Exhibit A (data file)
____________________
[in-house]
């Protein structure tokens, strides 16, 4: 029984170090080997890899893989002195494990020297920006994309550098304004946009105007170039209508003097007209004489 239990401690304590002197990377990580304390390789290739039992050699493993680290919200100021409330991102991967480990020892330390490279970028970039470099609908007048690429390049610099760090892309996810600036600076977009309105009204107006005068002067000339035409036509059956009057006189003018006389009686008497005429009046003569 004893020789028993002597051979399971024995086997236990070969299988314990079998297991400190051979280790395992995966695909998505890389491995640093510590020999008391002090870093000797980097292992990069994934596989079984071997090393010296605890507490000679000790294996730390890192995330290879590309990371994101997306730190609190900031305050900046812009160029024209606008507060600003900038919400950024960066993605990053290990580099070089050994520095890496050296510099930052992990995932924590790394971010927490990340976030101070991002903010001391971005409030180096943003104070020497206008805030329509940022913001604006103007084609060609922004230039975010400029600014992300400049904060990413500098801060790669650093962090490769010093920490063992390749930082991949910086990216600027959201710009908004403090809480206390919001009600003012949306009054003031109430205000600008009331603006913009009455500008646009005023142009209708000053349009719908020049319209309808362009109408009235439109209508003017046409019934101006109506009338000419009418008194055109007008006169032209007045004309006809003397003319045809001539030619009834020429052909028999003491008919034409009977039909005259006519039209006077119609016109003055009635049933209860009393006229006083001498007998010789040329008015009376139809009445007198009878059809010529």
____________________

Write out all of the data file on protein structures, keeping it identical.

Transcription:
[in-house]
């Protein structure tokens, strides 16, 4: 029984170090080997890899893989002195494990020297920006994309550098304004946009105007170039209508003097007209004489 239990401690304590002197990377990580304390390789290739039992050699493993680290919200100021409330991102991967480990020892330390490279970028970039470099609908007048690429390049610099760090892309996810600036600076977009309105009204107006005068002067000339035409036509059956009057006189003018006389009686008497005429009046003569 004893020789028993002597051979399971024995086997236990070969299988314990079998297991400190051979280790395992995966695909998505890389491995640093510590020999008391002090870093000797980097292992990069994934596989079984071997090393010296605890507490000679000790294996730390890192995330290879590309990371994101997306730190609190900031305050900046812009160029024209606008507060600003900038919400950024960066993605990053290990580099070089050994520095890496050296510099930052992990995932924590790394971010927490990340976030101070991002903010001391971005409030180096943003104070020497206008805030329509940022913001604006103007084609060609922004230039975010400029600014992300400049904060990413500098801060790669650093962090490769010093920490063992390749930082991949910086990216600027959201710009908004403090809480206390919001009600003012949306009054003031109430205000600008009331603006913009009455500008646009005023142009209708000053349009719908020049319209309808362009109408009235439109209508003017046409019934101006109506009338000419009418008194055109007008006169032209007045004309006809003397003319045809001539030619009834020429052909028999003491008919034409009977039909005259006519039209006077119609016109003055009635049933209860009393006229006083001498007998010789040329008015009376139809009445007198009878059809010529």